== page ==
I was about to give up on ZFS because I was having some drive issues, but I think that was just because they were behind a cut-rate SATA port multiplier, as I never had issues with the ones that are connected to my other computer through a quality (well, still budget, but good) SAS card. It was also tempting to try aufs again, with snapraid, so I could make use of some smaller drives, but ultimately the extra space was a marginal benefit in comparison with certain features gained from ZFS.
So I’m still on ZFS — though I’m just doing raidz2 this time, there’s something I’d been reading about optimal vdev size being 2^N+1 for raidz1, 2^N+2 for raidz2, and 2&N+3 for raidz3, and, so, I figured I’d try to do the optimal setup with what I had.
ZFS is so compelling because its snapshot and backup features are brilliant. Having installed zfs-auto-snapshot, I get hourly, daily, weekly, monthly, and every-15-minutes snapshots automatically, meaning if I accidentally delete anything I can quickly copy it out of a hidden snapshot, and these are differential so they take up hardly any space.
Furthermore, zfs send/receive, built in to the tools, allows me to send the whole filesystem, with snapshots, to my backup server, and incrementally to boot, for better-than-rsync backups. You can do this manually with one snapshot to get a straight copy backup, and pipe to pv and netcat for a progress meter (modified from here):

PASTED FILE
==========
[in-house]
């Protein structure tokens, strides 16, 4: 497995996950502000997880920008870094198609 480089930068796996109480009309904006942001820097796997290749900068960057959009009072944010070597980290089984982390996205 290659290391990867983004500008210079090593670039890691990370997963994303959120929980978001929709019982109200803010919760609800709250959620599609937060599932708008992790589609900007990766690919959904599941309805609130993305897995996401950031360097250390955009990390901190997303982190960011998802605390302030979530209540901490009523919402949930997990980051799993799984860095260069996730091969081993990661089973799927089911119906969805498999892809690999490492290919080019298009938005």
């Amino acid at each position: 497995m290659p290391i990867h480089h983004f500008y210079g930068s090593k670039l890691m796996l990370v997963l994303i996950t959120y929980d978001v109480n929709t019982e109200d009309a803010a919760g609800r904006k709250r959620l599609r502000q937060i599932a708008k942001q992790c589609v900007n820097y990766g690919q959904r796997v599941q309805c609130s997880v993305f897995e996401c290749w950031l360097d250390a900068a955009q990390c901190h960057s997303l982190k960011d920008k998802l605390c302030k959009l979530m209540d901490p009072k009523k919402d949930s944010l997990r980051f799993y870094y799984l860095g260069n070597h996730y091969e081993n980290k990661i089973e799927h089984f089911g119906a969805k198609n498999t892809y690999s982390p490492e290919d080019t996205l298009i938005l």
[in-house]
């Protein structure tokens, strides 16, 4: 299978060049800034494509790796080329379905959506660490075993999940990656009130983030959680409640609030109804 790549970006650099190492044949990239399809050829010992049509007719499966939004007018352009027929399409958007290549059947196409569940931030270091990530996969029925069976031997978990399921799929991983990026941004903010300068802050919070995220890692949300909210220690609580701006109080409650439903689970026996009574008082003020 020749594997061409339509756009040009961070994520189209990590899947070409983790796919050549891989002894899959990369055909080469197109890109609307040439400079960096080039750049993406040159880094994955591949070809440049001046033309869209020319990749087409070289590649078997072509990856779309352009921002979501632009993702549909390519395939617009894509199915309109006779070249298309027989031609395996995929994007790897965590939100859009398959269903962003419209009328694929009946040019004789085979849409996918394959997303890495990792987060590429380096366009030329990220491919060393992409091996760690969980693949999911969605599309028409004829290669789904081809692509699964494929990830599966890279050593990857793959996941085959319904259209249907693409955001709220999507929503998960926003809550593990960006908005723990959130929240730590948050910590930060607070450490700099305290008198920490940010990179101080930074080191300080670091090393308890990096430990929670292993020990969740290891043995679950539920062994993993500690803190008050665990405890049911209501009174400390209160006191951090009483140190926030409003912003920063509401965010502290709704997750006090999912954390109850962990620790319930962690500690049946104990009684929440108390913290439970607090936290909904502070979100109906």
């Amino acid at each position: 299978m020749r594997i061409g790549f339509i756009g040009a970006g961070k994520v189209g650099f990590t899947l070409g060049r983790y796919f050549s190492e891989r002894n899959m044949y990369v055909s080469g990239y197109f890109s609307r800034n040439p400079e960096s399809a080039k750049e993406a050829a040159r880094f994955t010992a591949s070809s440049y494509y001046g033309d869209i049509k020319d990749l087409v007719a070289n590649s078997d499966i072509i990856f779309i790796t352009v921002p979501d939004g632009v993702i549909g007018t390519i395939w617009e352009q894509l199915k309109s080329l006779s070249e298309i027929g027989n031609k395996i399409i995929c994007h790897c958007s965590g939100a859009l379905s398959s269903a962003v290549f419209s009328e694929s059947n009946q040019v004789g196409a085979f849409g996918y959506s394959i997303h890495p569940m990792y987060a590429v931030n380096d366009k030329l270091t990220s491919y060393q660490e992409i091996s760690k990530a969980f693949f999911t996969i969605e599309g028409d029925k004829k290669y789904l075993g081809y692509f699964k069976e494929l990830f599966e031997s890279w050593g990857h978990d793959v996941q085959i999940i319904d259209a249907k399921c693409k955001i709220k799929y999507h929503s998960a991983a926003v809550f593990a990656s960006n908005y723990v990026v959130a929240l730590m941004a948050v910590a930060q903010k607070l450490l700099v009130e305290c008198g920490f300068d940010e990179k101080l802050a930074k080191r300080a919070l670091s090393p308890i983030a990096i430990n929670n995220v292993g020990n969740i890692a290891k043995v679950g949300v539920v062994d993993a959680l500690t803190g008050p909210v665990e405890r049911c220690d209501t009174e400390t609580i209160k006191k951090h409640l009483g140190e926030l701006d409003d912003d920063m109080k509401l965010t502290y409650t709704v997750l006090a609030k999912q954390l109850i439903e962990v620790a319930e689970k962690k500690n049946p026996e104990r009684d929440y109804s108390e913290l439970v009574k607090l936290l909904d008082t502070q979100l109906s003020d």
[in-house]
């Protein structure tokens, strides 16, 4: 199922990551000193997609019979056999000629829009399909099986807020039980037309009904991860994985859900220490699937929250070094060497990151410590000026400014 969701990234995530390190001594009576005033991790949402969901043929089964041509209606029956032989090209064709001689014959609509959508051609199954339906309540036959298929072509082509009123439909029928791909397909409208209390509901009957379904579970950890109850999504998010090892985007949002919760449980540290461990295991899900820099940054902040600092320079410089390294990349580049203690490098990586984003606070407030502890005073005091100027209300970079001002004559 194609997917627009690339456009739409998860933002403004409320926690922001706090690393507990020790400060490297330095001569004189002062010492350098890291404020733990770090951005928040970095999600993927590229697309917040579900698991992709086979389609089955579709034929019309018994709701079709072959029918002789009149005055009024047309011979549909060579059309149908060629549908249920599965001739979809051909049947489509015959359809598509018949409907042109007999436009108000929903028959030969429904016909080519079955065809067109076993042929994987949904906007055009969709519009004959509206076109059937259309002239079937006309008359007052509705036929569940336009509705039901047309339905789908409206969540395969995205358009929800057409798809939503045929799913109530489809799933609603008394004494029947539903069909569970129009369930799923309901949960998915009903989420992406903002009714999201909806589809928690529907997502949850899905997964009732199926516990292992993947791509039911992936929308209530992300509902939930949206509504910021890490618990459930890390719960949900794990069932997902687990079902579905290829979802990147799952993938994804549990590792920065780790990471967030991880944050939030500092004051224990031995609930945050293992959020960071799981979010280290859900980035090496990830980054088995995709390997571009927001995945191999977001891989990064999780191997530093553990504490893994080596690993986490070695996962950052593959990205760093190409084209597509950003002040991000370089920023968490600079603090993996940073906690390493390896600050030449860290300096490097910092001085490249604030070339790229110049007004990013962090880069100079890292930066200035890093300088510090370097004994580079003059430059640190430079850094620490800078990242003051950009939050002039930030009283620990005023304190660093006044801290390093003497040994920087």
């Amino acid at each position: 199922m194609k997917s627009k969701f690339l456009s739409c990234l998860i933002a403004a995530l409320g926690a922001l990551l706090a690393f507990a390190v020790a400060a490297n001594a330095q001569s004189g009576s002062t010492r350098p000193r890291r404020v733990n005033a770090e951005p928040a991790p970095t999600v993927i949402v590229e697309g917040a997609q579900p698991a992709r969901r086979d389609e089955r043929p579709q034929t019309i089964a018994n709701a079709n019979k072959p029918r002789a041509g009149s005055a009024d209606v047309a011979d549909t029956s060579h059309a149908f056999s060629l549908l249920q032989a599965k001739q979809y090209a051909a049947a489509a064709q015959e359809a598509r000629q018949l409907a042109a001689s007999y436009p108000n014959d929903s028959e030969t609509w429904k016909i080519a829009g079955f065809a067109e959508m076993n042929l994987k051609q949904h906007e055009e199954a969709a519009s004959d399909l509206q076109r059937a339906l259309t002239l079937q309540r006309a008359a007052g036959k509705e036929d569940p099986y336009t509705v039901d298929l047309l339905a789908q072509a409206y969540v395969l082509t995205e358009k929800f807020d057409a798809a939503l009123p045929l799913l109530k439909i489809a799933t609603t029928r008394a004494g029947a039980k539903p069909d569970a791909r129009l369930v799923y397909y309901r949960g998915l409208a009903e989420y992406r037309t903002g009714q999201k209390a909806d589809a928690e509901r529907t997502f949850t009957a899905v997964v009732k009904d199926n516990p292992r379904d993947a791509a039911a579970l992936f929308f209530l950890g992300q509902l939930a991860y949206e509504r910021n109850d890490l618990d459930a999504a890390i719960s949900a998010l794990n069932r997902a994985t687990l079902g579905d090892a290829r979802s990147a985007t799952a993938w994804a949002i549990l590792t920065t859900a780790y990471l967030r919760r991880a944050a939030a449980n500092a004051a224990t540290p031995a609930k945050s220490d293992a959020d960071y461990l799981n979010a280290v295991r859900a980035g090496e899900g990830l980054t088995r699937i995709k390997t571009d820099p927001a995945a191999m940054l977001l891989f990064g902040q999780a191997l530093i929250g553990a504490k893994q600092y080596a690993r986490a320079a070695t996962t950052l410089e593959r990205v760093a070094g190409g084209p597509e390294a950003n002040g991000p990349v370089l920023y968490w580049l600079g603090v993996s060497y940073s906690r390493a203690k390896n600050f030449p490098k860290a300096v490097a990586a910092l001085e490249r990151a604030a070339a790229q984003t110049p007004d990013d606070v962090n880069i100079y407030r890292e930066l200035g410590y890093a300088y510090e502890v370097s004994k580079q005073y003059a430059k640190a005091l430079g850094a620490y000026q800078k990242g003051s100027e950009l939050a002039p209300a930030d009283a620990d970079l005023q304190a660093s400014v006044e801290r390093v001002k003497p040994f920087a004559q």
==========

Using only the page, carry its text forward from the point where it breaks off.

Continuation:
On sending machine:
zfs send storage@zfs-auto-snap_daily-2013-09-04-0759 | pv -s 4597499264K | nc -l 3333
On receiving machine:
nc 192.168.47.2 3333 | pv -s 4597499264K | zfs receive storage
The number after “pv -s” is the size of the data to be transfered, in kilobytes, which one can obtain by running “df -Bk” on the sending machine and copying the “Used” size given for your pool. If you have a number of snapshots, as I do, this will actually be higher than the actual data you’ll be transferring, but not grossly so, and anyway, that just means you’ll be done sooner than the indicator says, so that’s exciting, no?
That’s just for a quick-and-dirty filesystem copy from one machine to another. For daily use I found I was able to modify and use this backup script for nightly backups of the day’s changes, including snapshots.
So, easy backups, plus ZFS is built to checksum your data, so with weekly checks and daily scripts to monitor your hard disks and data sets, you’re pretty safe from data loss.